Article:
Psychologist Deborah Tannen once said: “We all know we are unique individuals, but we tend to see others as representatives of groups.” She also added that it is in our nature to do this, and from what she had said it can be concluded that this function in the human brain makes them more efficient since they will be able to see patterns. However, while this ability to separate different people into different groups based on distinguishing features of their...
3 Pages 1501 Words
Throughout Harper Lee’s Novel To Kill a Mockingbird there is extensive symbolism throughout. Some subtle and others obvious. The most preeminent symbol is undoubtably the mockingbird itself. A symbol of courage, innocence and adulthood. These are illustrated throughout the characters Atticus Finch, Boo Radley and Tom Robinson. Atticus Finch demonstrates courage when he chooses to defend Tom Robinson in a legal case that no one else would even consider taking, a seemingly unwinnable fight. The opposite of courage in their...
2 Pages 884 Words
To Kill a Mockingbird is a novel written by Harper Lee and was published in 1960. The main aim of Harper Lee’s To Kill a Mockingbird is to focus on the extraordinary elements that come up in the 1930s in the Southern United States. Other authors and scholars, through their works, also focused on the aspects of racial discrimination and injustices in the society. The book is narrated by a young girl, Scout, who opens us into the world of...
3 Pages 1505 Words
To Kill A Mockingbird is a book that talks about growing up, and innocence. This book is told from the point of view of Jean Louise Finch, also known as Scout. Scout is a small girl growing up in the small town of Maycomb, Alabama. She has a lot to learn in her upcoming years in Maycomb, as she is just a child and is oblivious to the real world. Throughout this book the author Harper Lee uses literary elements...
2 Pages 928 Words
Introduction to Stereotyping and Prejudice in Maycomb The chances of blacks going to jail are 32% while for whites, it is 6%. This injustice happens to this day and is showcased when an innocent black is accused of rape in To Kill a Mockingbird. However Arthur Radley also faces prejudice despite being white. Siblings Scout and Jem witness these problems in their town, Maycomb. Their father Atticus and others teach them morals that contradict usual ways. In To Kill A...
4 Pages 1787 Words
Introduction to Characters and Setting The book I chose to do for this Coming of Age presentation is “To Kill a Mockingbird” by Harper Lee. Now, I know we all have read to kill a Mockingbird and you all know the story of each character, the literary devices, and the themes as well. We also talked about the coming-of-age aspects as well. Now I am here to elaborate on that and refresh your memory of the conflicts, character relationships, and...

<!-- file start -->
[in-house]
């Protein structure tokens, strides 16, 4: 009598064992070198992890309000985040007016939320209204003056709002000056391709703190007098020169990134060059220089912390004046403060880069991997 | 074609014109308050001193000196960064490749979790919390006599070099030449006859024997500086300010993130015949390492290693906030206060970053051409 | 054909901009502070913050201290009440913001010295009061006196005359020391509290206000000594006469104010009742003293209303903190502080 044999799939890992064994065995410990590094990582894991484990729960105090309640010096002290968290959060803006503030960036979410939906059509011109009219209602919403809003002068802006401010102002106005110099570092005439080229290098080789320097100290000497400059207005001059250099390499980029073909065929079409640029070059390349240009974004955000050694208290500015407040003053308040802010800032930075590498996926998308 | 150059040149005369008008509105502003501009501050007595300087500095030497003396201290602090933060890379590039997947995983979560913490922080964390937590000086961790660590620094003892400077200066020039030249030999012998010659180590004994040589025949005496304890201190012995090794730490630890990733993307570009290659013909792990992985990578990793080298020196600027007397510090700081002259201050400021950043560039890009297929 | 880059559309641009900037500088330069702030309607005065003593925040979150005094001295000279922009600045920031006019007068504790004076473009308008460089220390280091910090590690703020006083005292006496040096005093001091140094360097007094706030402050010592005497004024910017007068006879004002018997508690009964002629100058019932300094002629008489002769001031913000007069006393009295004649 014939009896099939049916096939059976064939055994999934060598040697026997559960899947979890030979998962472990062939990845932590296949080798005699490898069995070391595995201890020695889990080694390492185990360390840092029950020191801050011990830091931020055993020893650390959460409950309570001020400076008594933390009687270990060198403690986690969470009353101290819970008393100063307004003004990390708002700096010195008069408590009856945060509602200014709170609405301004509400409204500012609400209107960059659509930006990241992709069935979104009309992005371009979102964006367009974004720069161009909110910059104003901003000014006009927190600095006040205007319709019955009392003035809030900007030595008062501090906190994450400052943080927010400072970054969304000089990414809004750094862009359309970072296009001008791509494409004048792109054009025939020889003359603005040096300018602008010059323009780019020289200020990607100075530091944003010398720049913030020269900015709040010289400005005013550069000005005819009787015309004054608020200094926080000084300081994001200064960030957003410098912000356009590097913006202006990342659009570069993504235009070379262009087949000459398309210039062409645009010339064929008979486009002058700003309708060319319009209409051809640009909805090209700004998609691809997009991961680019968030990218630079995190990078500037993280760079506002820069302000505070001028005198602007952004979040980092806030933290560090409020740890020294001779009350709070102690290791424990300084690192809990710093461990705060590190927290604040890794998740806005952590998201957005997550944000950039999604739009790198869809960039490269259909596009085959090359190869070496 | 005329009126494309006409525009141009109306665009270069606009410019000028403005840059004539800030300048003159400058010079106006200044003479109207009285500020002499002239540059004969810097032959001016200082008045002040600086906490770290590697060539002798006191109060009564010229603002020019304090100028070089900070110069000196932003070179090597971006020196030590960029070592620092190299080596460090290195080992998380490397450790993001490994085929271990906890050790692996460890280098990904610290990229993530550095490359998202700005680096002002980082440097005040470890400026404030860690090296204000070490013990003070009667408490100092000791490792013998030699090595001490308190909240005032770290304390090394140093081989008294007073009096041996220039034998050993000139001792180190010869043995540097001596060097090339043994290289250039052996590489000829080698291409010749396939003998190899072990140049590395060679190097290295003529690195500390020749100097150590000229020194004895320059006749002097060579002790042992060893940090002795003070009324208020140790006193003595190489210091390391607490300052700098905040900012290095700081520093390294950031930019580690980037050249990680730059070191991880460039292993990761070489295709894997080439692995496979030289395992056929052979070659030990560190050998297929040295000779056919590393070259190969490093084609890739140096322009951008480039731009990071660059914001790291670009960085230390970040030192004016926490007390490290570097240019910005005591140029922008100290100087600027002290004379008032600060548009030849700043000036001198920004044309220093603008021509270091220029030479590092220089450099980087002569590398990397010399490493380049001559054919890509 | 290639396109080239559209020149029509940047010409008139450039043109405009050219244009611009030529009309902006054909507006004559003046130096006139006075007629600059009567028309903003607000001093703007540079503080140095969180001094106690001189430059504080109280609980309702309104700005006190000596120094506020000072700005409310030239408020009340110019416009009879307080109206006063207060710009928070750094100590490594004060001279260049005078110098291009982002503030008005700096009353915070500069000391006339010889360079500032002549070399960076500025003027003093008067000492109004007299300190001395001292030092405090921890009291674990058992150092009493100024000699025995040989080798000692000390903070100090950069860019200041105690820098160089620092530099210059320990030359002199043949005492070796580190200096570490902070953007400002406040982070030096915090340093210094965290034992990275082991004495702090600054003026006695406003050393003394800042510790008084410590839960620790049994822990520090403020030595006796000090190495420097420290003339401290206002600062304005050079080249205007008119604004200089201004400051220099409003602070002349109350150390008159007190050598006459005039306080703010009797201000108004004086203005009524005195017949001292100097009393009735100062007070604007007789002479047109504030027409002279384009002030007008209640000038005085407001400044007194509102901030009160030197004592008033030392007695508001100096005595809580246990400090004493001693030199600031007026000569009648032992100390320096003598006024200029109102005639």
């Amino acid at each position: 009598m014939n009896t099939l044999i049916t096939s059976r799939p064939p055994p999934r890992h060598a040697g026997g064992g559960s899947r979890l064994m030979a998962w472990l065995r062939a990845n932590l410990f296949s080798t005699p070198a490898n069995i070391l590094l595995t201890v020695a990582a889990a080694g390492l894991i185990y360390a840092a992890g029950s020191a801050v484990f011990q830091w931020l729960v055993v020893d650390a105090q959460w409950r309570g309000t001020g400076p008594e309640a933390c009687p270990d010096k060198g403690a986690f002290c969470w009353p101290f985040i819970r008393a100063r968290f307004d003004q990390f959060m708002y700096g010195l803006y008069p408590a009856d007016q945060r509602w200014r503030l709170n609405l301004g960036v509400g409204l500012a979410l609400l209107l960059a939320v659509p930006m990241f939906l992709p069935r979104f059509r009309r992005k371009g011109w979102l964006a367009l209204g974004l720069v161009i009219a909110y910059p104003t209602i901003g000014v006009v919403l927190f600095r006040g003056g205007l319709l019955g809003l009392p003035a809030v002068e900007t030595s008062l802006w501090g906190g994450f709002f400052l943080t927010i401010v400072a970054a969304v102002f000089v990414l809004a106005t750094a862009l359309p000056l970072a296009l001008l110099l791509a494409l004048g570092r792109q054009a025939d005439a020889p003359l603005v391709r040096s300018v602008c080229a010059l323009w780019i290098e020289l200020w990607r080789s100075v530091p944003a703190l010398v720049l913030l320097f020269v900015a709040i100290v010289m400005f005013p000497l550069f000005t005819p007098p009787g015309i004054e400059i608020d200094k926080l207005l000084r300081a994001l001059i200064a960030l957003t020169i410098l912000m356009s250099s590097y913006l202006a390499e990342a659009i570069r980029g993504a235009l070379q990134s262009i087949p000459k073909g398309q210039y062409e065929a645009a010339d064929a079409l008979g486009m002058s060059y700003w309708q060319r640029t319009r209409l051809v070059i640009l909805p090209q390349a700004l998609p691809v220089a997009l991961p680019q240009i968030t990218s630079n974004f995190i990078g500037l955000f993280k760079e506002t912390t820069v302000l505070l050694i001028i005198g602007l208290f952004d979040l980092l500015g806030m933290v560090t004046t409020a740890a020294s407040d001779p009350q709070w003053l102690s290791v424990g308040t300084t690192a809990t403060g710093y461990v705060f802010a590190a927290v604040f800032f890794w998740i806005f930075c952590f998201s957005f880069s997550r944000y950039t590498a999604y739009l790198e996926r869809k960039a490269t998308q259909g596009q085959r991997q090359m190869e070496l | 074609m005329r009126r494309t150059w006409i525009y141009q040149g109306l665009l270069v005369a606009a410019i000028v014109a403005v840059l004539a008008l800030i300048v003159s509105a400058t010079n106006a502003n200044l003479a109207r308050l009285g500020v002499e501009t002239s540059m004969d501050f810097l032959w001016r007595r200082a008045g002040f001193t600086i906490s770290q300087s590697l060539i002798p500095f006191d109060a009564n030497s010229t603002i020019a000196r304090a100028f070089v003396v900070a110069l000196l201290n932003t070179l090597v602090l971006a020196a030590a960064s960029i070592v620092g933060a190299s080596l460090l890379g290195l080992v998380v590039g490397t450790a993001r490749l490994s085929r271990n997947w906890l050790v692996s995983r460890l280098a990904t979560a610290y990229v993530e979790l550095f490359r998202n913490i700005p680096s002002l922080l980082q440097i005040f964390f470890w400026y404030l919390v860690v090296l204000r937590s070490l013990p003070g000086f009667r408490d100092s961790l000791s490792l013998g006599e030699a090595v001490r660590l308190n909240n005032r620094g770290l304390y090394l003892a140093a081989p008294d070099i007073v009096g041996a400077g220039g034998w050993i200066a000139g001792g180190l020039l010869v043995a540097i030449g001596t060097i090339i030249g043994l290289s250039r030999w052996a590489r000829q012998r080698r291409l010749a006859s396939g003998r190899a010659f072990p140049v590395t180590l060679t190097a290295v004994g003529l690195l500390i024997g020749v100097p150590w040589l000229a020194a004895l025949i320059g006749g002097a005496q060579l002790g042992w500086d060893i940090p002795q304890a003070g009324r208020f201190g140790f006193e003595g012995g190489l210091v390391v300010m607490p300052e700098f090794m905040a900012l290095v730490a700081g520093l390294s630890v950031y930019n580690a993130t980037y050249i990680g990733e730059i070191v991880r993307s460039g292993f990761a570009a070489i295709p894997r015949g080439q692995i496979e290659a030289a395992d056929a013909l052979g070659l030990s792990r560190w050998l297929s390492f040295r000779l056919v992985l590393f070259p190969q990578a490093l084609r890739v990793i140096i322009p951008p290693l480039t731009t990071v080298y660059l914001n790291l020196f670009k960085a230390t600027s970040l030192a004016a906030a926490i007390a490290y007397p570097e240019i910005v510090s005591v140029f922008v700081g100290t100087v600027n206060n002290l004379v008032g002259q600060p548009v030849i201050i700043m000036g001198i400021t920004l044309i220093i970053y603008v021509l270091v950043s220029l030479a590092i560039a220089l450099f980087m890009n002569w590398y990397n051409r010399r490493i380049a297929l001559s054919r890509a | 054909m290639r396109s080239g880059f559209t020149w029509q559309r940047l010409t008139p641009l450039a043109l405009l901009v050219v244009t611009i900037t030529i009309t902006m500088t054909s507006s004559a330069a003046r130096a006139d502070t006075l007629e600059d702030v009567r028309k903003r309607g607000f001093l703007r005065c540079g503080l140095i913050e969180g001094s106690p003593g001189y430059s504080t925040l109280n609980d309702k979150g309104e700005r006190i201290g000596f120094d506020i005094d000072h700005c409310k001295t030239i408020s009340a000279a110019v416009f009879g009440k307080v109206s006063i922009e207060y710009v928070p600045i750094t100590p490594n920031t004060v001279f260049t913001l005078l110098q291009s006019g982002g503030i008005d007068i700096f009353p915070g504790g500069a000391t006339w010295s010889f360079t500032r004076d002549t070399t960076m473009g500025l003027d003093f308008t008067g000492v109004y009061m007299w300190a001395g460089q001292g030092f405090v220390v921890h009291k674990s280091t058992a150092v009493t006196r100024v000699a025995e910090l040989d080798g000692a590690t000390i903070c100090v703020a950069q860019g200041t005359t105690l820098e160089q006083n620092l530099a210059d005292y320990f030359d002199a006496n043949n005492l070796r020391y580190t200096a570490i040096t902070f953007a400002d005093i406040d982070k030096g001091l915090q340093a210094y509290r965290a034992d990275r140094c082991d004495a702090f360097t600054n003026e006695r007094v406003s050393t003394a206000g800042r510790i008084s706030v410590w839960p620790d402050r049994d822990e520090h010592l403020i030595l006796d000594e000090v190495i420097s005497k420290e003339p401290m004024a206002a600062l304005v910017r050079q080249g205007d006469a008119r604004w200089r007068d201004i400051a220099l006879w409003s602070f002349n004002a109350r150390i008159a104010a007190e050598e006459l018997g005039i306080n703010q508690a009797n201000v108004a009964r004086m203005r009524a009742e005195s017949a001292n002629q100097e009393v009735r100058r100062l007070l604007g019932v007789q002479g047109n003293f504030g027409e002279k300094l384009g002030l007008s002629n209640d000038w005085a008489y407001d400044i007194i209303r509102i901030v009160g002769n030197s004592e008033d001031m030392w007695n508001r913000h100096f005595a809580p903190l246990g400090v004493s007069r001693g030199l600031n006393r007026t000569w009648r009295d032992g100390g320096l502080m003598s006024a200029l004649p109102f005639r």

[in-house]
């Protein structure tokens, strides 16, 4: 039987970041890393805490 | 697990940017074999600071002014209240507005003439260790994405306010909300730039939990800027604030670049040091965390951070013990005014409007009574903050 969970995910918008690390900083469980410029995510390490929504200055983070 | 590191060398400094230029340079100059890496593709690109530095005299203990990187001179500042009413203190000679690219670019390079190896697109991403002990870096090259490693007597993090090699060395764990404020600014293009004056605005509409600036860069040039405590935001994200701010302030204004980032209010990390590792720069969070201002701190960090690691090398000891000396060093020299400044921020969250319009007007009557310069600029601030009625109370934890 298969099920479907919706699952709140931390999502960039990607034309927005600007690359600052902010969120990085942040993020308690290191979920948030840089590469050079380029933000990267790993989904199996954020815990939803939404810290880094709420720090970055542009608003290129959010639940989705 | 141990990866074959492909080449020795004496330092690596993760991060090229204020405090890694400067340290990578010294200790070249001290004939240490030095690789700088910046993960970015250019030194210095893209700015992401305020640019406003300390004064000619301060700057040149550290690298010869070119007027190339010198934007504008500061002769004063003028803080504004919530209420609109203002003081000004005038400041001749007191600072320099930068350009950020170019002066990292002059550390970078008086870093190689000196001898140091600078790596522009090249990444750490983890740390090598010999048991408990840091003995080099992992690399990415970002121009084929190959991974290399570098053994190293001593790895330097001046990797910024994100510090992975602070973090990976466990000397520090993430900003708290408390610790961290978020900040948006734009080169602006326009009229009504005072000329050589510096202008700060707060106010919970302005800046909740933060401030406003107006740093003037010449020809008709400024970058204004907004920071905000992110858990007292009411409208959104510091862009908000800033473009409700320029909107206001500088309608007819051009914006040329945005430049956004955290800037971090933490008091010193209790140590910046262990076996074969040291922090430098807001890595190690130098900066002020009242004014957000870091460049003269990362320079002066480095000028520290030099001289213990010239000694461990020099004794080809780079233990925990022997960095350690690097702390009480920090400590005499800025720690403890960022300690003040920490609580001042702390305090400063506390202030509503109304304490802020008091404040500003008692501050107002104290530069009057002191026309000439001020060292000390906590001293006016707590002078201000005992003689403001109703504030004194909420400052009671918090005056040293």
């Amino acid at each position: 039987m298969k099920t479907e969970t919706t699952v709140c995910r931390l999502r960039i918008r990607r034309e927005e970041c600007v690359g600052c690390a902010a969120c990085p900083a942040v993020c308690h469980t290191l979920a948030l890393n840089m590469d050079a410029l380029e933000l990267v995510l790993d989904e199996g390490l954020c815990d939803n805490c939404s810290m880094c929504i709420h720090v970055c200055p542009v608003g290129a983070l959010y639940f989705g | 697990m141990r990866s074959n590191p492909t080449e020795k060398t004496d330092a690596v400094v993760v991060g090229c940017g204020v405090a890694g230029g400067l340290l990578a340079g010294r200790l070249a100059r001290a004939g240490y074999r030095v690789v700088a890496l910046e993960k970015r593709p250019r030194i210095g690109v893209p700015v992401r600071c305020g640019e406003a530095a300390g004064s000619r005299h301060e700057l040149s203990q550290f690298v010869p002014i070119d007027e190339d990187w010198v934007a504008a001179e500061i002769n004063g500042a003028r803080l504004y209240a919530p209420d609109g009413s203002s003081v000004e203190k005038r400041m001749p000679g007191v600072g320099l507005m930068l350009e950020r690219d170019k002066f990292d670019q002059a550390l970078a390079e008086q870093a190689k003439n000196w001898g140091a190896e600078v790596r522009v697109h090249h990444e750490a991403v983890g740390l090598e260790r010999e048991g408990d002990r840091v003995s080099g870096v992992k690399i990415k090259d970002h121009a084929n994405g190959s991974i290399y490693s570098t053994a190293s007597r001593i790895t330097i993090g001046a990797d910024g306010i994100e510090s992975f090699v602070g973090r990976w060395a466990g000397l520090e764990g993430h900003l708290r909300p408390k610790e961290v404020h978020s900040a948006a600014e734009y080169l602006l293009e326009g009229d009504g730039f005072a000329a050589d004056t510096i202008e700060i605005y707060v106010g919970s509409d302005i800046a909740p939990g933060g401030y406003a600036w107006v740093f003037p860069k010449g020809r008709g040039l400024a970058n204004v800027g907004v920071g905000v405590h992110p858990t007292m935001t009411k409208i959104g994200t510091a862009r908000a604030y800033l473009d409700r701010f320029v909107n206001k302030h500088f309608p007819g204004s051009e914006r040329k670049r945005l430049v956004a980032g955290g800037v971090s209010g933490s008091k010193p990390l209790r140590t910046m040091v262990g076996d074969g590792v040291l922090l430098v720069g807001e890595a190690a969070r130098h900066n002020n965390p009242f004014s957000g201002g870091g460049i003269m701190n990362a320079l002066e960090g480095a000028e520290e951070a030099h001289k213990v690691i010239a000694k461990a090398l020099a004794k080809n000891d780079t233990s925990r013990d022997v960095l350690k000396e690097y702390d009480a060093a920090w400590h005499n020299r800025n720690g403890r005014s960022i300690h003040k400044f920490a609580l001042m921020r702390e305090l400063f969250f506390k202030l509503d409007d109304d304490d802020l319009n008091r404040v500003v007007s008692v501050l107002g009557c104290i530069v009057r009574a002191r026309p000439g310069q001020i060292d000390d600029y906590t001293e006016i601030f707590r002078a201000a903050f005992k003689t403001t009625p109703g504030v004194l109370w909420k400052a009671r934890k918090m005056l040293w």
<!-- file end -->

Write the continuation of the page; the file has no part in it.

5 Pages 2432 Words
A common use of setting in books, films and plays, is to create an atmosphere and set a scene. Without it, the audience is left with a feeling of disconnect and emptiness. In the novel, To Kill a Mockingbird, by Harper Lee, the setting pushes along the values and beliefs of people from that time. In the early 20th century, the mindset of people in the United States, especially in the south, was very different compared to modern-day thinking. Acts...
2 Pages 1093 Words
In her novel, “To Kill A Mockingbird,” Harper Lee brilliantly dissects the predominance of racism in the 1930s. By allowing the reader to experience the book through the eyes of one of Maycomb County’s own citizens, Scout Finch, the author goes beyond simply telling examples of racism, but rather draws the reader into the lives of those in Maycomb and letting one experience it for oneself. Lee accomplishes this through showing the pre-judgement of those of a different colour in...
3 Pages 1230 Words
In all novels, the major characters are usually the most important and focused on, but in Harper Lee’s To Kill a Mockingbird, the minor characters appear more important than usual. Mr. Arthur Radley, also known as Boo, was consistently brought up and throughout the novel. He seemed to develop a relationship with different characters, help portray themes, and contribute to the action during parts of the novel. Because of all the talk about Boo, some can perceive him as a...
2 Pages 754 Words
Contrasts in social status are investigated to a great extent through the overcomplicated social progressive system of Maycomb, the intricate details of which always astound the kids. The generally wealthy Finches remain close to the highest point of Maycomb's social progression, with the greater part of the townspeople underneath them. The racial worries that Harper Lee delivers in To Kill a Mockingbird started some time before her story starts and proceeded with long after. So as to filter through the...
3 Pages 1471 Words